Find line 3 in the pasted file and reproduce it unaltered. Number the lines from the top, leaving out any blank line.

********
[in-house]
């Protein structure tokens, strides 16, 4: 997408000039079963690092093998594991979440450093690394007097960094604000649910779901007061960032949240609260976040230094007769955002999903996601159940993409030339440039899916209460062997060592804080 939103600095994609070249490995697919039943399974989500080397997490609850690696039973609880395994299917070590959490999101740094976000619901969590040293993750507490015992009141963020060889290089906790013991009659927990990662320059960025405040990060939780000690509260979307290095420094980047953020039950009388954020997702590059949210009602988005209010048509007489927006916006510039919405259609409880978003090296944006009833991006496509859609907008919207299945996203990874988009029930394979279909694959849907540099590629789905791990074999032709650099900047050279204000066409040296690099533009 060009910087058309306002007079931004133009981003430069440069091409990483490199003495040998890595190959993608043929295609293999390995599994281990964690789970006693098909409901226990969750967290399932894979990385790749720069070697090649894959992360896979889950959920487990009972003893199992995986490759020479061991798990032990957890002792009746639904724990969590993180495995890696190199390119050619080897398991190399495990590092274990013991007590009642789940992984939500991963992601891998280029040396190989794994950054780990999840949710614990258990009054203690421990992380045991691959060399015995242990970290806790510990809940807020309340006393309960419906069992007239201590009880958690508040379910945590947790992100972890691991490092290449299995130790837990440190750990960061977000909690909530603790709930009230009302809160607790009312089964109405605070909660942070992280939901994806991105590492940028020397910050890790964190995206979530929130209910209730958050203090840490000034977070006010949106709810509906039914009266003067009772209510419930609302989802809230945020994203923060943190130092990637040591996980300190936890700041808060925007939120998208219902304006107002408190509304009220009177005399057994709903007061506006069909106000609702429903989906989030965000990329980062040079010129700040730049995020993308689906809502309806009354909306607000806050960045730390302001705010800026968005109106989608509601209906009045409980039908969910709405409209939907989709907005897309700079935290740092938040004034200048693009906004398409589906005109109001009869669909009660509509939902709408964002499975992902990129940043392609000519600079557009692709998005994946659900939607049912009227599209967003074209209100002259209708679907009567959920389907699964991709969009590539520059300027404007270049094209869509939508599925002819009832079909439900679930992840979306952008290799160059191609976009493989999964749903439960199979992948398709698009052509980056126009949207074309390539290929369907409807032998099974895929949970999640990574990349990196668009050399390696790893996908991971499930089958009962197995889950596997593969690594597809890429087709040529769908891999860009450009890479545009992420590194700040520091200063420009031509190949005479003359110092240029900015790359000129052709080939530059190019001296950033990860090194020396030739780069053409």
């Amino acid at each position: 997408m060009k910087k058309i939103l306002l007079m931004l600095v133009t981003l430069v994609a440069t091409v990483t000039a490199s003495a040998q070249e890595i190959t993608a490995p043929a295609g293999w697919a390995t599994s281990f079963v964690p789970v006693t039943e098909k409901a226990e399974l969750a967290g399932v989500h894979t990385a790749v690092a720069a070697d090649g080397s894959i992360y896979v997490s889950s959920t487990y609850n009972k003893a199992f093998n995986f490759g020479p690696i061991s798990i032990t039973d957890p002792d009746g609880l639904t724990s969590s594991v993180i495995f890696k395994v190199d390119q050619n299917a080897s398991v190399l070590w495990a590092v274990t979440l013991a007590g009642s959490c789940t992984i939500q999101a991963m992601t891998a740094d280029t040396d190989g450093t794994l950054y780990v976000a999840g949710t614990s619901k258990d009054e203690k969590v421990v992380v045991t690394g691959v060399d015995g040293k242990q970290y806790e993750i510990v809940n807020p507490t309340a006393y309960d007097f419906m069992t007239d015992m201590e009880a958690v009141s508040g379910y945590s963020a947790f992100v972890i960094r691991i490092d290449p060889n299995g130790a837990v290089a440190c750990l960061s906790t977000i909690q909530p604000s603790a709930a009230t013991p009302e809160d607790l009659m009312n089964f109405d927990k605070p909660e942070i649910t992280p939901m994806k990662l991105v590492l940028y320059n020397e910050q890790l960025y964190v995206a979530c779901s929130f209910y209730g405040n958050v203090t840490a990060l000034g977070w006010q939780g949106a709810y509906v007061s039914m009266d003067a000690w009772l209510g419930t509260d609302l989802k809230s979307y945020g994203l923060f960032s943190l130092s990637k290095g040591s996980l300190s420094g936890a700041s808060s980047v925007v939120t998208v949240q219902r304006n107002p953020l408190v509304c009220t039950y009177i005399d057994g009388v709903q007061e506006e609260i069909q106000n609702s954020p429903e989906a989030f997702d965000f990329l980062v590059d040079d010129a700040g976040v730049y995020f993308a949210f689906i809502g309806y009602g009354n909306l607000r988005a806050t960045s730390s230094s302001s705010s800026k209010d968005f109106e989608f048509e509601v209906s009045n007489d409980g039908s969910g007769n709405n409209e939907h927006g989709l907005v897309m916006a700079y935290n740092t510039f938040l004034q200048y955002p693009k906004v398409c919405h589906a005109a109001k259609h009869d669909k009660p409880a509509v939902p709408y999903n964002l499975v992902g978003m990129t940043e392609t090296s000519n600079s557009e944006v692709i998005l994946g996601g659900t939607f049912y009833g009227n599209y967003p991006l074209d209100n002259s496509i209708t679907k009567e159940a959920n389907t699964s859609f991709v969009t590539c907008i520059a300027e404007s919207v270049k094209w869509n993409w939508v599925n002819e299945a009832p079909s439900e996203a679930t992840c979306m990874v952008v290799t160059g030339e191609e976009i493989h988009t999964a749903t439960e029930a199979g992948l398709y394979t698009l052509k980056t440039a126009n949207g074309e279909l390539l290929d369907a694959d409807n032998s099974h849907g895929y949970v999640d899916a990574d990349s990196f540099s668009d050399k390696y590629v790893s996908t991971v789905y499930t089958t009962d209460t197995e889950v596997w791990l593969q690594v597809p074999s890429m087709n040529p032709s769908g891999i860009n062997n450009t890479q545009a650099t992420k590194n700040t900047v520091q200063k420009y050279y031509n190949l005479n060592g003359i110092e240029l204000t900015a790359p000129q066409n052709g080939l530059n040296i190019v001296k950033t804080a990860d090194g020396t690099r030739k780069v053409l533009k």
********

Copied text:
């Amino acid at each position: 997408m060009k910087k058309i939103l306002l007079m931004l600095v133009t981003l430069v994609a440069t091409v990483t000039a490199s003495a040998q070249e890595i190959t993608a490995p043929a295609g293999w697919a390995t599994s281990f079963v964690p789970v006693t039943e098909k409901a226990e399974l969750a967290g399932v989500h894979t990385a790749v690092a720069a070697d090649g080397s894959i992360y896979v997490s889950s959920t487990y609850n009972k003893a199992f093998n995986f490759g020479p690696i061991s798990i032990t039973d957890p002792d009746g609880l639904t724990s969590s594991v993180i495995f890696k395994v190199d390119q050619n299917a080897s398991v190399l070590w495990a590092v274990t979440l013991a007590g009642s959490c789940t992984i939500q999101a991963m992601t891998a740094d280029t040396d190989g450093t794994l950054y780990v976000a999840g949710t614990s619901k258990d009054e203690k969590v421990v992380v045991t690394g691959v060399d015995g040293k242990q970290y806790e993750i510990v809940n807020p507490t309340a006393y309960d007097f419906m069992t007239d015992m201590e009880a958690v009141s508040g379910y945590s963020a947790f992100v972890i960094r691991i490092d290449p060889n299995g130790a837990v290089a440190c750990l960061s906790t977000i909690q909530p604000s603790a709930a009230t013991p009302e809160d607790l009659m009312n089964f109405d927990k605070p909660e942070i649910t992280p939901m994806k990662l991105v590492l940028y320059n020397e910050q890790l960025y964190v995206a979530c779901s929130f209910y209730g405040n958050v203090t840490a990060l000034g977070w006010q939780g949106a709810y509906v007061s039914m009266d003067a000690w009772l209510g419930t509260d609302l989802k809230s979307y945020g994203l923060f960032s943190l130092s990637k290095g040591s996980l300190s420094g936890a700041s808060s980047v925007v939120t998208v949240q219902r304006n107002p953020l408190v509304c009220t039950y009177i005399d057994g009388v709903q007061e506006e609260i069909q106000n609702s954020p429903e989906a989030f997702d965000f990329l980062v590059d040079d010129a700040g976040v730049y995020f993308a949210f689906i809502g309806y009602g009354n909306l607000r988005a806050t960045s730390s230094s302001s705010s800026k209010d968005f109106e989608f048509e509601v209906s009045n007489d409980g039908s969910g007769n709405n409209e939907h927006g989709l907005v897309m916006a700079y935290n740092t510039f938040l004034q200048y955002p693009k906004v398409c919405h589906a005109a109001k259609h009869d669909k009660p409880a509509v939902p709408y999903n964002l499975v992902g978003m990129t940043e392609t090296s000519n600079s557009e944006v692709i998005l994946g996601g659900t939607f049912y009833g009227n599209y967003p991006l074209d209100n002259s496509i209708t679907k009567e159940a959920n389907t699964s859609f991709v969009t590539c907008i520059a300027e404007s919207v270049k094209w869509n993409w939508v599925n002819e299945a009832p079909s439900e996203a679930t992840c979306m990874v952008v290799t160059g030339e191609e976009i493989h988009t999964a749903t439960e029930a199979g992948l398709y394979t698009l052509k980056t440039a126009n949207g074309e279909l390539l290929d369907a694959d409807n032998s099974h849907g895929y949970v999640d899916a990574d990349s990196f540099s668009d050399k390696y590629v790893s996908t991971v789905y499930t089958t009962d209460t197995e889950v596997w791990l593969q690594v597809p074999s890429m087709n040529p032709s769908g891999i860009n062997n450009t890479q545009a650099t992420k590194n700040t900047v520091q200063k420009y050279y031509n190949l005479n060592g003359i110092e240029l204000t900015a790359p000129q066409n052709g080939l530059n040296i190019v001296k950033t804080a990860d090194g020396t690099r030739k780069v053409l533009k």